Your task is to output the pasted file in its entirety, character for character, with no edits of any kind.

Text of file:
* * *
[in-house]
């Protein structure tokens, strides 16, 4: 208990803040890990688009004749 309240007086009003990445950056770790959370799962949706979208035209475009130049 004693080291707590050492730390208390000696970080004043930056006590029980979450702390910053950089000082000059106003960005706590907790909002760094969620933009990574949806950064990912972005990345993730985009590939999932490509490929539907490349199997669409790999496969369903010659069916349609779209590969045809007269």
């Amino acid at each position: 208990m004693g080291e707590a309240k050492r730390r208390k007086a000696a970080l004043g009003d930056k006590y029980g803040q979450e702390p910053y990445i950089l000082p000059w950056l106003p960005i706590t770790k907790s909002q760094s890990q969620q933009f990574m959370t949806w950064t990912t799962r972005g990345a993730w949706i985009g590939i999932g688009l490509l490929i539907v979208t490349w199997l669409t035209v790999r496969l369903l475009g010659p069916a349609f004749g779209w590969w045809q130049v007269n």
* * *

[in-house]
């Protein structure tokens, strides 16, 4: 208990803040890990688009004749 309240007086009003990445950056770790959370799962949706979208035209475009130049 004693080291707590050492730390208390000696970080004043930056006590029980979450702390910053950089000082000059106003960005706590907790909002760094969620933009990574949806950064990912972005990345993730985009590939999932490509490929539907490349199997669409790999496969369903010659069916349609779209590969045809007269």
């Amino acid at each position: 208990m004693g080291e707590a309240k050492r730390r208390k007086a000696a970080l004043g009003d930056k006590y029980g803040q979450e702390p910053y990445i950089l000082p000059w950056l106003p960005i706590t770790k907790s909002q760094s890990q969620q933009f990574m959370t949806w950064t990912t799962r972005g990345a993730w949706i985009g590939i999932g688009l490509l490929i539907v979208t490349w199997l669409t035209v790999r496969l369903l475009g010659p069916a349609f004749g779209w590969w045809q130049v007269n």